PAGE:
With the line becoming increasingly blurred between your work and your personal life, you have probably already had a dig through social media and found your work colleagues on Facebook, and maybe added a few of them – but is it really a good idea?

Don’t get me wrong, you don’t have to be limit communicating with your colleagues to email or in person at the office, but with intimate details of people’s lives being cast out all over social media you have to wonder how comfortable you are with it potentially having an impact on how you are seen at work.

LinkedIn is a sensible option, of course. While certain employees might not be willing to be your friend on other social media channels, they might still be willing to connect with you via a professional networking service that does not give you unwanted exposure into their personal life and potentially enhances their prospects.

To begin with, it can be fairly difficult to try predict what might happen inside your business over the course of the next year. Relationships could change anytime from a professional point of view – you might have an argument with a coworker and if you had already befriended them on social media, you cannot just unfriend them and not expect nothing to change. An Australian Workplace Tribunal even went as far to say unfriending a colleague could be deemed bullying.

No matter how hard you try, gossip and rumours will always be a thorn in many work environments. One little remark can be blown out of proportion and what started as something innocent like a personal opinion could spread like wildfire, and offend colleagues who catch wind. Having your personal life talked about behind your back can affect your personal relationships and trust with other coworkers who might then use it to harm your professional prospects.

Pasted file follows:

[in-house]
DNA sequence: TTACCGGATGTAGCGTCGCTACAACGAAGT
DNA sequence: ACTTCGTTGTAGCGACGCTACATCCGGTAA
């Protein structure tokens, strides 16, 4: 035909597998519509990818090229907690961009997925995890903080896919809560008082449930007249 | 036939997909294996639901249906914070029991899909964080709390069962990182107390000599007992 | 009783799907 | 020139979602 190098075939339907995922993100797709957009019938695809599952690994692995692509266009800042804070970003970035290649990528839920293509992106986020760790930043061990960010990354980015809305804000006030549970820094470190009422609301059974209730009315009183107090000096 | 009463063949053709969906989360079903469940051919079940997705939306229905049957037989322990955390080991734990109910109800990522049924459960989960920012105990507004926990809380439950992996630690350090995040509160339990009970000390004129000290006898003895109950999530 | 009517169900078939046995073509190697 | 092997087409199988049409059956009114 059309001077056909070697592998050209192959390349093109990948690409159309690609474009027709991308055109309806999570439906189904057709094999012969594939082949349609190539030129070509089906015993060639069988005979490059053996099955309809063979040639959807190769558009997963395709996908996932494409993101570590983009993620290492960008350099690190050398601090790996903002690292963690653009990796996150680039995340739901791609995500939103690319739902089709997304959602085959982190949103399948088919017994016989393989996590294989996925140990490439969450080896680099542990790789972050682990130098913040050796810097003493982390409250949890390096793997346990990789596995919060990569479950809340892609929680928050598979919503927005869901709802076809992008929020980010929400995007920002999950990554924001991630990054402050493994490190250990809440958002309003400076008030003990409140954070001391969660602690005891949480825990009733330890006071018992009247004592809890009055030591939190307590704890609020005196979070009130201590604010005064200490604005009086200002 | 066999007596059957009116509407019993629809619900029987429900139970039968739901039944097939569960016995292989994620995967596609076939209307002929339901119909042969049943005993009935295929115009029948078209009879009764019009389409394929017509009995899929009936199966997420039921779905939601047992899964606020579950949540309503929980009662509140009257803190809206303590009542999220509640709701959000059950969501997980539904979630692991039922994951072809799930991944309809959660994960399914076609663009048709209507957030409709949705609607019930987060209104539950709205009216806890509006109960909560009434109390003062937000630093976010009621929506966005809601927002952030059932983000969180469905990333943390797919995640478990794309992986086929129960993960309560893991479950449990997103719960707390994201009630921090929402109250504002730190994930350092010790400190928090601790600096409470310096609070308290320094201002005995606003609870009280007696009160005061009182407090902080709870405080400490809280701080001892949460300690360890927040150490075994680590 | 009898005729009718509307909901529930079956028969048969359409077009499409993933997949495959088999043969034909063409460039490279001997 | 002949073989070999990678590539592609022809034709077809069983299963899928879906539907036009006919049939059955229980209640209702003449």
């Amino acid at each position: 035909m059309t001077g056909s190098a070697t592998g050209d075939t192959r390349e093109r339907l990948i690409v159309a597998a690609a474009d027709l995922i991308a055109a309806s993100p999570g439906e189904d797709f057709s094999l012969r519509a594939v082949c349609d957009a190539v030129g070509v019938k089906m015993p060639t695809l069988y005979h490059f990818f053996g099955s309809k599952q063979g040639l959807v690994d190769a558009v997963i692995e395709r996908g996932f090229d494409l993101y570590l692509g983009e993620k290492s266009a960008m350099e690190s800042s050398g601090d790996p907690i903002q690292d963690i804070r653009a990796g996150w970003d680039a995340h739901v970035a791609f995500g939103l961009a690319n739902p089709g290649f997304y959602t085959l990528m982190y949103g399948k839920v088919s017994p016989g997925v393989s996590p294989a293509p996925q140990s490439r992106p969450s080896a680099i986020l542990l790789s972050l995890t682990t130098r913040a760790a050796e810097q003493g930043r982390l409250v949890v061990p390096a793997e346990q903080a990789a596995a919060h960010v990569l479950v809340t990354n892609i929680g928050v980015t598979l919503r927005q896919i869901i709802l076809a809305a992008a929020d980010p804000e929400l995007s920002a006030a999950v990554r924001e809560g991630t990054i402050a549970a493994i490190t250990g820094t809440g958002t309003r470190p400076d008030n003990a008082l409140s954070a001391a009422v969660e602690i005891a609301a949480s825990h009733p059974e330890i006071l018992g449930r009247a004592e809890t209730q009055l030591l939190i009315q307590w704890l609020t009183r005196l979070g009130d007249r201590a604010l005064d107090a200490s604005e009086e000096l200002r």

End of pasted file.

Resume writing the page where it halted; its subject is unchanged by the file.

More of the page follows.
How far you progress at your job can also be influenced by being able to see what your colleagues are up to outside of the office, which can put you in a compromising position. This is especially true when it comes to absenteeism. Your workmate might have called in sick, but then you see photos on your timeline of them spending the day partying it up with friends. Over time, you have to give an honest appraisal of that staff member or you might be put in a superior position and when it comes to awarding promotions, that information could leave you in an awkward position between your ‘friendship’ and the company’s best interests.

And that is where Facebook is swooping in to try and save the day. By aiming to introduce the best of both worlds into their latest product, Facebook at Work aims to shake up the way workers talk to each other – and possibly even replace mail. Users create a profile that allows them to keep in touch with coworkers, work on projects, collaborate on forums without having the risk of having personal updates come up on work feeds.

“Facebook at Work lets our staff communicate, discuss and solve problems faster and more efficiently in a way that tools, such as email, simply can’t.” – Kevin Hanley, Director of Design, Royal Bank of Scotland

The program is near the end of its pilot stage, with 450 companies including Heineken and RBS selected out of over 60,000 applicants to trial Facebook for Work and have already found that they can substantially reduce their reliance on internal systems such as an intranet, network conferencing and distribution lists. With a larger scale release anticipated in early autumn (US), it will be interesting to see how it stacks up against existing networking giants including LinkedIn.